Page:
NEW DELHI – With 1.2 billion people and a rapidly growing economy, India should be an emerging Olympic powerhouse — yet it was delighted with a meagre haul of just one gold and two bronzes at Beijing 2008.
The gold medal, won by Abhinav Bindra in the men’s 10-metre air rifle, was the country’s first-ever individual success, and it triggered nationwide celebrations.
Now India’s coaches are hoping for further signs of progress at the London Games after a concerted campaign to identify and foster young medal prospects.
“Sport was not, and could not have been, a priority in a developing country like ours,” Indian former field hockey captain Viren Rasquinha told AFP. “Forget medals, taking part in the Olympics was itself a big deal.”
“But not any more. Increased government and private funding has ensured our sportspersons get the best.”
Rasquinha, who competed in the Athens 2004 Olympics but did not win a medal, is chief executive officer of the privately-funded Olympic Gold Quest, set up in 2001 to improve India’s dire Olympic record.
“I believe the medals we won in Beijing were a major catalyst for change,” he said. “Now others are thinking that if they could do it, so can we. This sense of self-belief has made me confident that the future is bright.”
India’s performed well in the 2010 Commonwealth Games in New Delhi, finishing an impressive second in medals table below Australia and above England.
But the country faces a long uphill battle to make any mark on the Olympic table, with almost all its sporting enthusiasm still channelled towards the national obsession of cricket.
Hockey, India’s one historically strong Olympic event, has declined drastically in recent years and the national team did not even qualify for Beijing 2008.
The team has made it through to London, but they are seen as unlikely to follow in the footsteps of their celebrated predecessors, who won eight team golds, one silver and two bronzes between 1928 and 1980.
Indian stars that the Olympic Gold Quest back include shooter Gagan Narang, five-time women’s world boxing champion Mary Kom and badminton player Saina Nehwal — all of whom are seen as serious gold medal contenders.
The initiative was co-founded by India’s six-time world billiards champion Geet Sethi, who believes the country is coming to understand that its growing international prominence should be reflected on the sporting stage.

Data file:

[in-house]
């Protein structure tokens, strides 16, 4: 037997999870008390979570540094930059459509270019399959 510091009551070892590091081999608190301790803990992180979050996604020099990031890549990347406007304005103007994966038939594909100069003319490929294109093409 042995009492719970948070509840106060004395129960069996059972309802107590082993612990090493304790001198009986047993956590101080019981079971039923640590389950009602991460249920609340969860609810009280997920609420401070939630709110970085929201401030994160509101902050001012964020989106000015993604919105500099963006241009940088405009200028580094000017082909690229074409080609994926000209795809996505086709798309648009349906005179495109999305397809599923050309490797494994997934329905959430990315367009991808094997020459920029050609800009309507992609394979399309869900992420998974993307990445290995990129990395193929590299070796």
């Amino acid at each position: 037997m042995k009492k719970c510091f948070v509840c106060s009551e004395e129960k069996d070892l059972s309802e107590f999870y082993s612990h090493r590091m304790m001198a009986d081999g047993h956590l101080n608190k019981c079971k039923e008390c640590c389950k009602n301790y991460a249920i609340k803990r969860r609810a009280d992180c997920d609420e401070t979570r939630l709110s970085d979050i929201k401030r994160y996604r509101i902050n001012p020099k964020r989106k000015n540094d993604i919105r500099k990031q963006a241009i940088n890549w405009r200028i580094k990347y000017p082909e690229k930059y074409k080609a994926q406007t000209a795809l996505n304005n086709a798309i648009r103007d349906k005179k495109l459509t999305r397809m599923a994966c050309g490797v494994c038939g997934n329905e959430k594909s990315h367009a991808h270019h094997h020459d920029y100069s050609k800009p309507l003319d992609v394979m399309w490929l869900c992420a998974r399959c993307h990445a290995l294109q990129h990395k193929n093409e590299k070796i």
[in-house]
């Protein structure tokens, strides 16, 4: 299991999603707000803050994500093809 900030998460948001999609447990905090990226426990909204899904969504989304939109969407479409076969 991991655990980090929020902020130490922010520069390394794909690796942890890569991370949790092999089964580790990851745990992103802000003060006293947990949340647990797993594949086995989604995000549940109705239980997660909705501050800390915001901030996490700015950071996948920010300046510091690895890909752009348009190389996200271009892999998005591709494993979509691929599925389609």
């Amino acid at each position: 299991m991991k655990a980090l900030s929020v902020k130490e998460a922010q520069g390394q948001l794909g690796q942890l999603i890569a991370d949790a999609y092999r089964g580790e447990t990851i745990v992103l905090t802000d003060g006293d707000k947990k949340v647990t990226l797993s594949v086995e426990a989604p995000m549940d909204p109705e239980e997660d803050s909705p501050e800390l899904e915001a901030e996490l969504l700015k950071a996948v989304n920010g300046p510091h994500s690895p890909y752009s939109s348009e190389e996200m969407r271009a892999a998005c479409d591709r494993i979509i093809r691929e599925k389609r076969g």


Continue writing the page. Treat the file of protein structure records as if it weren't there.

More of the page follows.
“I have found that emotional and patriotic sentiments are high in India when it comes to raising funds for an Olympic medal,” Sethi told AFP.
“After all, the sporting culture of any nation is not defined by the mass hysteria generated by a single team event such as football or cricket or baseball, but by the country’s performance in Olympic sport.”
Bindra, who is set for his fourth Olympic appearance at the age of only 29, will carry the weight of national expectation on his shoulders but India’s only individual gold medallist is famous for his calm temperament.
He says he has struggled against Indian administrators who have a poor attitude to competing in elite international sport, often taking a pessimistic or parochial approach.
In his recently-released autobiography, Bindra recounts how in 1996, when he was just 13, officials refused to accept his perfect score of 400 at a local tournament because it had never been achieved before in India.
“Their mind,” wrote Bindra, “could not comprehend what the eyes had seen.” The officials refused to ratify the result and awarded the first prize to the second-placed shooter.
And he said that when he was being kitted ahead of the Beijing Olympics, he was given a size-11 left shoe and a size-8 right shoe. “It’s not fine,” he said, “just hilarious.”
Bindra is supported by the Mittal Champions Trust, another non-profit organisation devoted to producing world champions like the Olympic Gold Quest.
Lakshmi Mittal, one of the richest men in the world, put aside an initial purse of $10 million to promote sporting excellence in India after watching the country fare badly at the Athens Olympics in 2004.
He saw the investment come good in Bindra and now has high hopes for fellow shooter Ronjan Sodhi, a world record holder and 2010 Asian Games gold medallist in the Double Trap event.
But the Trust’s administrator, Manisha Malhotra, said it would take many years to turn the tide.
“That will happen when we go to an Olympics expecting at least 40 medals,” Malhotra, a former national-level women’s tennis player, told AFP.
“Earlier our sportspersons were over-awed by the world-class athletes they came across at an Olympics. But now our kids have started travelling abroad for coaching and playing in big tournaments.
“They realised they were not far off from the best and this gave them the self-belief that they can also win.”